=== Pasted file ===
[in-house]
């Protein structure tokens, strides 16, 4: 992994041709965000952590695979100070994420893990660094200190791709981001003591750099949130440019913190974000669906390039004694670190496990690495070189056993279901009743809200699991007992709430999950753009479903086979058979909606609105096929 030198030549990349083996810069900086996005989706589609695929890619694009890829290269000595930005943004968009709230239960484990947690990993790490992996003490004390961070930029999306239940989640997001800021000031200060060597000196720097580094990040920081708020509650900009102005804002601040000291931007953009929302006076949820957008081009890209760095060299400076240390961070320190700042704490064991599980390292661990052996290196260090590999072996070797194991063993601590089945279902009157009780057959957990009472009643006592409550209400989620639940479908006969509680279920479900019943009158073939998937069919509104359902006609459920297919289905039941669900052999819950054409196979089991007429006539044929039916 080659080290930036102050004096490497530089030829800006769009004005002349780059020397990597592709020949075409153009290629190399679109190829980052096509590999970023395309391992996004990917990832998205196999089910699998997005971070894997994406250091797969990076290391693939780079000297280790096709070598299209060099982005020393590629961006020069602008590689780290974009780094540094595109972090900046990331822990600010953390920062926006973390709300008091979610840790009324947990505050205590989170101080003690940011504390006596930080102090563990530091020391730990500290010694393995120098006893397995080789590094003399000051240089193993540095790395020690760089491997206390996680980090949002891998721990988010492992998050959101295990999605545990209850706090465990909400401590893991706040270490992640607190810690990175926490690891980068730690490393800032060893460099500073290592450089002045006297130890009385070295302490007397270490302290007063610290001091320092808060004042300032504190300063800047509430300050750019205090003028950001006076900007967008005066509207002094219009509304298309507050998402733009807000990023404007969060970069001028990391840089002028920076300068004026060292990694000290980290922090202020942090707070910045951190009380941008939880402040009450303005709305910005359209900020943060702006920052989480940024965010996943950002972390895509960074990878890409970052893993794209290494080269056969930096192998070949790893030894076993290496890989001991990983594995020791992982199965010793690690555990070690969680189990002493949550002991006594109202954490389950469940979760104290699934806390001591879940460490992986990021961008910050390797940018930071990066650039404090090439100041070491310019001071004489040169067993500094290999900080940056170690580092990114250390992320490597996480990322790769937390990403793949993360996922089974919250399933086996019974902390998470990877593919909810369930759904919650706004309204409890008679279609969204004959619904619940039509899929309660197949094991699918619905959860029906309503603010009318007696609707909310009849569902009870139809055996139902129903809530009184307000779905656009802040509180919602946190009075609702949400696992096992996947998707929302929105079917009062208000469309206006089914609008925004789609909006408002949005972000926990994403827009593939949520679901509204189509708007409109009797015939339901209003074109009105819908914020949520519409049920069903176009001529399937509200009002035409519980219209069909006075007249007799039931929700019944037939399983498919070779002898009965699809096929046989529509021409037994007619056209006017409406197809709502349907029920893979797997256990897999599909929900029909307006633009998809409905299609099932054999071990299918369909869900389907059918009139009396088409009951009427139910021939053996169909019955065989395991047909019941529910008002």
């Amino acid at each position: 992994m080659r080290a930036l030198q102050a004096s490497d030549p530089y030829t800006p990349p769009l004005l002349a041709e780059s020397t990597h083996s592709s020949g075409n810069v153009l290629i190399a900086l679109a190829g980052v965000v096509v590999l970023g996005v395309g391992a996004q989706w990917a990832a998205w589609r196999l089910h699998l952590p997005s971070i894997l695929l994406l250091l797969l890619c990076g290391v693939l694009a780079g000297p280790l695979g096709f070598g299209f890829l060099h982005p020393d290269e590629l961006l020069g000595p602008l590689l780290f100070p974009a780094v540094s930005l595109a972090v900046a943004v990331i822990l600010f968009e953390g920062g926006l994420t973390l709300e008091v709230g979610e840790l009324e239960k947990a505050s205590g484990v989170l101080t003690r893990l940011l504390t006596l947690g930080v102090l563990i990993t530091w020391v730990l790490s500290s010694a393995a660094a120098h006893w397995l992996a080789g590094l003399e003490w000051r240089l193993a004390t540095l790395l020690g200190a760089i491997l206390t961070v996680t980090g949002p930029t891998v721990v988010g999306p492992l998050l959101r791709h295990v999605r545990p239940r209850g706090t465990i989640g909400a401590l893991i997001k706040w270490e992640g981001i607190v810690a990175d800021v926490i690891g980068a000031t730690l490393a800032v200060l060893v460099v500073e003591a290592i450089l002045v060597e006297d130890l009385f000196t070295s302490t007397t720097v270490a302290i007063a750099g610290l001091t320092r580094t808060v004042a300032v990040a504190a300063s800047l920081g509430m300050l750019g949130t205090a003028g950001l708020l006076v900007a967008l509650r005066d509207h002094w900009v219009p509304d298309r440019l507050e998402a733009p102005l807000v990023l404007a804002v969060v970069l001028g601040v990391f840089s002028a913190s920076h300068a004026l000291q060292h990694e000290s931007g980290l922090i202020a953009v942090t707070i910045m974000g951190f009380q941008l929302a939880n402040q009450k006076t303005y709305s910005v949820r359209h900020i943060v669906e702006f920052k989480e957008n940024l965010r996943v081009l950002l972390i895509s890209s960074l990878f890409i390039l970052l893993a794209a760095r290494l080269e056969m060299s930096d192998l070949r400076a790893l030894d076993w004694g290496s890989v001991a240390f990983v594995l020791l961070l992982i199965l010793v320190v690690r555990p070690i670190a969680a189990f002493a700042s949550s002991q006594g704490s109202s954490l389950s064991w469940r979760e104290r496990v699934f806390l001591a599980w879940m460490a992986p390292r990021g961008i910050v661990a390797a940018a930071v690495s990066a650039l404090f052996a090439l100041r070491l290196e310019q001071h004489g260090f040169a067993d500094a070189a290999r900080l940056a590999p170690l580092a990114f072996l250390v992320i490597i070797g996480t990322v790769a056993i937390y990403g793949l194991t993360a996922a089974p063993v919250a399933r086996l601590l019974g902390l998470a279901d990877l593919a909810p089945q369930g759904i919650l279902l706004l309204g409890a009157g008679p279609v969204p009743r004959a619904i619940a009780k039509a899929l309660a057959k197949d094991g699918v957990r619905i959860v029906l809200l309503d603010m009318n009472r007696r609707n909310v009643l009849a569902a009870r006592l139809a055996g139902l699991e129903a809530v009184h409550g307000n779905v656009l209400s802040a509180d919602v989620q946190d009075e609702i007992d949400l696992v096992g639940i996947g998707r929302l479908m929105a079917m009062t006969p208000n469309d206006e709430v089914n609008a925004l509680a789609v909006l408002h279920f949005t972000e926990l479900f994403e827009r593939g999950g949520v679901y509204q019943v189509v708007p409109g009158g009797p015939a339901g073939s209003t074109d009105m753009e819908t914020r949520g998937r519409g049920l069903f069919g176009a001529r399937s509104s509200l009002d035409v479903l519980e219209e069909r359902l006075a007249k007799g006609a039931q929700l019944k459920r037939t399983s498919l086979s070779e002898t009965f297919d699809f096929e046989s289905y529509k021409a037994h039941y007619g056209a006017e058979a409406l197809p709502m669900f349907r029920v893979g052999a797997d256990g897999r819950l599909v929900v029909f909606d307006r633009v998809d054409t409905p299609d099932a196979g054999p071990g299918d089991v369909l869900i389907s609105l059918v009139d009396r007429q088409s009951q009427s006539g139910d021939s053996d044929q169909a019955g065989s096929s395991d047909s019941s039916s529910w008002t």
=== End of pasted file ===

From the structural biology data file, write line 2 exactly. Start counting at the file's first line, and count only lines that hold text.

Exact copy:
């Protein structure tokens, strides 16, 4: 992994041709965000952590695979100070994420893990660094200190791709981001003591750099949130440019913190974000669906390039004694670190496990690495070189056993279901009743809200699991007992709430999950753009479903086979058979909606609105096929 030198030549990349083996810069900086996005989706589609695929890619694009890829290269000595930005943004968009709230239960484990947690990993790490992996003490004390961070930029999306239940989640997001800021000031200060060597000196720097580094990040920081708020509650900009102005804002601040000291931007953009929302006076949820957008081009890209760095060299400076240390961070320190700042704490064991599980390292661990052996290196260090590999072996070797194991063993601590089945279902009157009780057959957990009472009643006592409550209400989620639940479908006969509680279920479900019943009158073939998937069919509104359902006609459920297919289905039941669900052999819950054409196979089991007429006539044929039916 080659080290930036102050004096490497530089030829800006769009004005002349780059020397990597592709020949075409153009290629190399679109190829980052096509590999970023395309391992996004990917990832998205196999089910699998997005971070894997994406250091797969990076290391693939780079000297280790096709070598299209060099982005020393590629961006020069602008590689780290974009780094540094595109972090900046990331822990600010953390920062926006973390709300008091979610840790009324947990505050205590989170101080003690940011504390006596930080102090563990530091020391730990500290010694393995120098006893397995080789590094003399000051240089193993540095790395020690760089491997206390996680980090949002891998721990988010492992998050959101295990999605545990209850706090465990909400401590893991706040270490992640607190810690990175926490690891980068730690490393800032060893460099500073290592450089002045006297130890009385070295302490007397270490302290007063610290001091320092808060004042300032504190300063800047509430300050750019205090003028950001006076900007967008005066509207002094219009509304298309507050998402733009807000990023404007969060970069001028990391840089002028920076300068004026060292990694000290980290922090202020942090707070910045951190009380941008939880402040009450303005709305910005359209900020943060702006920052989480940024965010996943950002972390895509960074990878890409970052893993794209290494080269056969930096192998070949790893030894076993290496890989001991990983594995020791992982199965010793690690555990070690969680189990002493949550002991006594109202954490389950469940979760104290699934806390001591879940460490992986990021961008910050390797940018930071990066650039404090090439100041070491310019001071004489040169067993500094290999900080940056170690580092990114250390992320490597996480990322790769937390990403793949993360996922089974919250399933086996019974902390998470990877593919909810369930759904919650706004309204409890008679279609969204004959619904619940039509899929309660197949094991699918619905959860029906309503603010009318007696609707909310009849569902009870139809055996139902129903809530009184307000779905656009802040509180919602946190009075609702949400696992096992996947998707929302929105079917009062208000469309206006089914609008925004789609909006408002949005972000926990994403827009593939949520679901509204189509708007409109009797015939339901209003074109009105819908914020949520519409049920069903176009001529399937509200009002035409519980219209069909006075007249007799039931929700019944037939399983498919070779002898009965699809096929046989529509021409037994007619056209006017409406197809709502349907029920893979797997256990897999599909929900029909307006633009998809409905299609099932054999071990299918369909869900389907059918009139009396088409009951009427139910021939053996169909019955065989395991047909019941529910008002």